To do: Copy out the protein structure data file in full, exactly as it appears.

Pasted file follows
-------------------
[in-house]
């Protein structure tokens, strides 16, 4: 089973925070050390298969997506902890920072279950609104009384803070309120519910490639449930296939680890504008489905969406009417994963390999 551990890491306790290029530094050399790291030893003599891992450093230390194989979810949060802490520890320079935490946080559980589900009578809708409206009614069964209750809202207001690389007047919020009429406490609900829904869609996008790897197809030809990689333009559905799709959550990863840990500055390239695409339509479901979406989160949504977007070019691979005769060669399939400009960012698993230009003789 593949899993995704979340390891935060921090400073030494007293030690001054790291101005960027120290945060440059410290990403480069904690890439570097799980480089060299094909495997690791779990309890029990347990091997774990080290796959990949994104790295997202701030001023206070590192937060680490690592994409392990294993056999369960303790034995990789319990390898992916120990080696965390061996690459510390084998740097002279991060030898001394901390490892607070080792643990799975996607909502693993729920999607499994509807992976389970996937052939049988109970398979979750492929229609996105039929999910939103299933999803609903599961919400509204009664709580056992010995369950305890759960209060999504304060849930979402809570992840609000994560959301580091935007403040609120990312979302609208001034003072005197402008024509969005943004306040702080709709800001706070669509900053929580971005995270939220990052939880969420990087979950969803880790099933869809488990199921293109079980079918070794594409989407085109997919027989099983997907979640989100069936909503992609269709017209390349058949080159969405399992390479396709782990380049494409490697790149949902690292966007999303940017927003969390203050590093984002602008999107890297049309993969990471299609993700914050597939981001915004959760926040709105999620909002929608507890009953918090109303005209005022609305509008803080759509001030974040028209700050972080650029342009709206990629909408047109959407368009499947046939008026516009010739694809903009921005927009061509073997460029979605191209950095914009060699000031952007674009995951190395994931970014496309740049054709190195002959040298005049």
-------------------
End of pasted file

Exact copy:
[in-house]
């Protein structure tokens, strides 16, 4: 089973925070050390298969997506902890920072279950609104009384803070309120519910490639449930296939680890504008489905969406009417994963390999 551990890491306790290029530094050399790291030893003599891992450093230390194989979810949060802490520890320079935490946080559980589900009578809708409206009614069964209750809202207001690389007047919020009429406490609900829904869609996008790897197809030809990689333009559905799709959550990863840990500055390239695409339509479901979406989160949504977007070019691979005769060669399939400009960012698993230009003789 593949899993995704979340390891935060921090400073030494007293030690001054790291101005960027120290945060440059410290990403480069904690890439570097799980480089060299094909495997690791779990309890029990347990091997774990080290796959990949994104790295997202701030001023206070590192937060680490690592994409392990294993056999369960303790034995990789319990390898992916120990080696965390061996690459510390084998740097002279991060030898001394901390490892607070080792643990799975996607909502693993729920999607499994509807992976389970996937052939049988109970398979979750492929229609996105039929999910939103299933999803609903599961919400509204009664709580056992010995369950305890759960209060999504304060849930979402809570992840609000994560959301580091935007403040609120990312979302609208001034003072005197402008024509969005943004306040702080709709800001706070669509900053929580971005995270939220990052939880969420990087979950969803880790099933869809488990199921293109079980079918070794594409989407085109997919027989099983997907979640989100069936909503992609269709017209390349058949080159969405399992390479396709782990380049494409490697790149949902690292966007999303940017927003969390203050590093984002602008999107890297049309993969990471299609993700914050597939981001915004959760926040709105999620909002929608507890009953918090109303005209005022609305509008803080759509001030974040028209700050972080650029342009709206990629909408047109959407368009499947046939008026516009010739694809903009921005927009061509073997460029979605191209950095914009060699000031952007674009995951190395994931970014496309740049054709190195002959040298005049």